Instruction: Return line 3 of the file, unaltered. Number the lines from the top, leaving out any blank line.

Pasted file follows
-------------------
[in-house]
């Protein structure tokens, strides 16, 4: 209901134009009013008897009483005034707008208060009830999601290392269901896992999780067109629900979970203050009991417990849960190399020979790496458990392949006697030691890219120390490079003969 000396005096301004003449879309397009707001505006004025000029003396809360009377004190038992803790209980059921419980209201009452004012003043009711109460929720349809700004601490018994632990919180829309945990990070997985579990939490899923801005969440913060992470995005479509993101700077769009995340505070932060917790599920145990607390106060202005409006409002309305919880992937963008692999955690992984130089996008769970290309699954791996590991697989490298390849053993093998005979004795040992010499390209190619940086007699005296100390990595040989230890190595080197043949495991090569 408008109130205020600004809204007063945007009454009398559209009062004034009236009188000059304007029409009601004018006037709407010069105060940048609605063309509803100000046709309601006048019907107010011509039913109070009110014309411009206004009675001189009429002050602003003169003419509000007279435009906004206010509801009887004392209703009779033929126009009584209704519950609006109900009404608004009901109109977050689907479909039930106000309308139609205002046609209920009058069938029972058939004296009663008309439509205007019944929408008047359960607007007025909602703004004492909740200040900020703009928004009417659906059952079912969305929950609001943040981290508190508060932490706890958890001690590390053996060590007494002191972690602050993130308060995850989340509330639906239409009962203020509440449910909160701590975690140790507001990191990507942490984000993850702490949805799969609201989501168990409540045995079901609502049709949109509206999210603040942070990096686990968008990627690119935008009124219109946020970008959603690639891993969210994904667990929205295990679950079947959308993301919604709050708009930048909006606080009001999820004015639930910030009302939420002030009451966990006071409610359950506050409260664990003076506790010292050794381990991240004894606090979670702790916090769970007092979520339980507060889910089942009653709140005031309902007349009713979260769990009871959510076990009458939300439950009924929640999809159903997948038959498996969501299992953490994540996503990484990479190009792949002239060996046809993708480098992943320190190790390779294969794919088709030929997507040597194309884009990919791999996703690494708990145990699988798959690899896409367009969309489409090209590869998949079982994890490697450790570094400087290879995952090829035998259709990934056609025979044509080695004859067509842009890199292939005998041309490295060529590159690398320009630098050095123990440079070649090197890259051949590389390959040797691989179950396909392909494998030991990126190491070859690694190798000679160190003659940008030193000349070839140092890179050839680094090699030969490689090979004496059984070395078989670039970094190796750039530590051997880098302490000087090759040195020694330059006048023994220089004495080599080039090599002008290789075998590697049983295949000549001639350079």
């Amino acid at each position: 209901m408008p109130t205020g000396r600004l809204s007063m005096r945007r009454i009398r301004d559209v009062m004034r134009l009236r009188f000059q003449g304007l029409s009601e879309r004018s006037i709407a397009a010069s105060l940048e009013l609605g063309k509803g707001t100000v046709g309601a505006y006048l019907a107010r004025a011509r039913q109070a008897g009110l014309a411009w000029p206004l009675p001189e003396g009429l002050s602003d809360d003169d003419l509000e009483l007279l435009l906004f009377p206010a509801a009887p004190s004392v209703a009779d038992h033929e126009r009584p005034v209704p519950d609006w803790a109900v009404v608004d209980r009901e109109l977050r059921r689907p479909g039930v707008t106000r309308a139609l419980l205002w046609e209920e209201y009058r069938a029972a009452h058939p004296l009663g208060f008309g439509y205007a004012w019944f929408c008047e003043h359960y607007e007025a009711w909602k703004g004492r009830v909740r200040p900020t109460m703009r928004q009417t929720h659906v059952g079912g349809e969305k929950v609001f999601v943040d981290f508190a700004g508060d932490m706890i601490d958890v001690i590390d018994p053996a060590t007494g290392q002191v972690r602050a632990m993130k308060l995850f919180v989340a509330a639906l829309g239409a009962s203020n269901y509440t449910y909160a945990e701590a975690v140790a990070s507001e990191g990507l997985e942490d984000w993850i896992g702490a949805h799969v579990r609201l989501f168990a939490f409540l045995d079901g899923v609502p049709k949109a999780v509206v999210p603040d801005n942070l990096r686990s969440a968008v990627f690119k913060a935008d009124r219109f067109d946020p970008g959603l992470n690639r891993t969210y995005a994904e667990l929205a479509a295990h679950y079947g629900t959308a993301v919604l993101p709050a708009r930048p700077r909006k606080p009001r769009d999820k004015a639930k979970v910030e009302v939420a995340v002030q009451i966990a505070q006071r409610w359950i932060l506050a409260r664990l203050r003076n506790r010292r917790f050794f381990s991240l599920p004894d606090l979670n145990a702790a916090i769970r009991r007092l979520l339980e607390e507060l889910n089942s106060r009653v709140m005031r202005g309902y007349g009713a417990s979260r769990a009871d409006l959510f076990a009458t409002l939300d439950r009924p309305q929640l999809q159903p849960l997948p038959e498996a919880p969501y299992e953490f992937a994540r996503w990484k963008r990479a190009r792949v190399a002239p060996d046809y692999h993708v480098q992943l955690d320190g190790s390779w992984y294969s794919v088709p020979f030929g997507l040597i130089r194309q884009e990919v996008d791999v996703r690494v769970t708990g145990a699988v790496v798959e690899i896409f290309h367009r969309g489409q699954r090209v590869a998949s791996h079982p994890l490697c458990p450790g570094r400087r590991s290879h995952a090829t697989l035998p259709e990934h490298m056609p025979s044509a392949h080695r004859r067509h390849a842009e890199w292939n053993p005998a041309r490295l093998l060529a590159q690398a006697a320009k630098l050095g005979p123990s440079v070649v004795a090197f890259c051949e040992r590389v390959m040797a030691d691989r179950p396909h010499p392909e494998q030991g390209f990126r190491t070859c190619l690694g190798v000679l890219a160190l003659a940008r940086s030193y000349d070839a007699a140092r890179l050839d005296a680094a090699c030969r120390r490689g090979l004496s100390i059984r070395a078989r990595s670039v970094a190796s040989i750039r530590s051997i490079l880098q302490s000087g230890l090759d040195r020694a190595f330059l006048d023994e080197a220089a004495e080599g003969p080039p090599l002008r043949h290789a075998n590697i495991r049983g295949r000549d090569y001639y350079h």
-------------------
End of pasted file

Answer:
């Amino acid at each position: 209901m408008p109130t205020g000396r600004l809204s007063m005096r945007r009454i009398r301004d559209v009062m004034r134009l009236r009188f000059q003449g304007l029409s009601e879309r004018s006037i709407a397009a010069s105060l940048e009013l609605g063309k509803g707001t100000v046709g309601a505006y006048l019907a107010r004025a011509r039913q109070a008897g009110l014309a411009w000029p206004l009675p001189e003396g009429l002050s602003d809360d003169d003419l509000e009483l007279l435009l906004f009377p206010a509801a009887p004190s004392v209703a009779d038992h033929e126009r009584p005034v209704p519950d609006w803790a109900v009404v608004d209980r009901e109109l977050r059921r689907p479909g039930v707008t106000r309308a139609l419980l205002w046609e209920e209201y009058r069938a029972a009452h058939p004296l009663g208060f008309g439509y205007a004012w019944f929408c008047e003043h359960y607007e007025a009711w909602k703004g004492r009830v909740r200040p900020t109460m703009r928004q009417t929720h659906v059952g079912g349809e969305k929950v609001f999601v943040d981290f508190a700004g508060d932490m706890i601490d958890v001690i590390d018994p053996a060590t007494g290392q002191v972690r602050a632990m993130k308060l995850f919180v989340a509330a639906l829309g239409a009962s203020n269901y509440t449910y909160a945990e701590a975690v140790a990070s507001e990191g990507l997985e942490d984000w993850i896992g702490a949805h799969v579990r609201l989501f168990a939490f409540l045995d079901g899923v609502p049709k949109a999780v509206v999210p603040d801005n942070l990096r686990s969440a968008v990627f690119k913060a935008d009124r219109f067109d946020p970008g959603l992470n690639r891993t969210y995005a994904e667990l929205a479509a295990h679950y079947g629900t959308a993301v919604l993101p709050a708009r930048p700077r909006k606080p009001r769009d999820k004015a639930k979970v910030e009302v939420a995340v002030q009451i966990a505070q006071r409610w359950i932060l506050a409260r664990l203050r003076n506790r010292r917790f050794f381990s991240l599920p004894d606090l979670n145990a702790a916090i769970r009991r007092l979520l339980e607390e507060l889910n089942s106060r009653v709140m005031r202005g309902y007349g009713a417990s979260r769990a009871d409006l959510f076990a009458t409002l939300d439950r009924p309305q929640l999809q159903p849960l997948p038959e498996a919880p969501y299992e953490f992937a994540r996503w990484k963008r990479a190009r792949v190399a002239p060996d046809y692999h993708v480098q992943l955690d320190g190790s390779w992984y294969s794919v088709p020979f030929g997507l040597i130089r194309q884009e990919v996008d791999v996703r690494v769970t708990g145990a699988v790496v798959e690899i896409f290309h367009r969309g489409q699954r090209v590869a998949s791996h079982p994890l490697c458990p450790g570094r400087r590991s290879h995952a090829t697989l035998p259709e990934h490298m056609p025979s044509a392949h080695r004859r067509h390849a842009e890199w292939n053993p005998a041309r490295l093998l060529a590159q690398a006697a320009k630098l050095g005979p123990s440079v070649v004795a090197f890259c051949e040992r590389v390959m040797a030691d691989r179950p396909h010499p392909e494998q030991g390209f990126r190491t070859c190619l690694g190798v000679l890219a160190l003659a940008r940086s030193y000349d070839a007699a140092r890179l050839d005296a680094a090699c030969r120390r490689g090979l004496s100390i059984r070395a078989r990595s670039v970094a190796s040989i750039r530590s051997i490079l880098q302490s000087g230890l090759d040195r020694a190595f330059l006048d023994e080197a220089a004495e080599g003969p080039p090599l002008r043949h290789a075998n590697i495991r049983g295949r000549d090569y001639y350079h």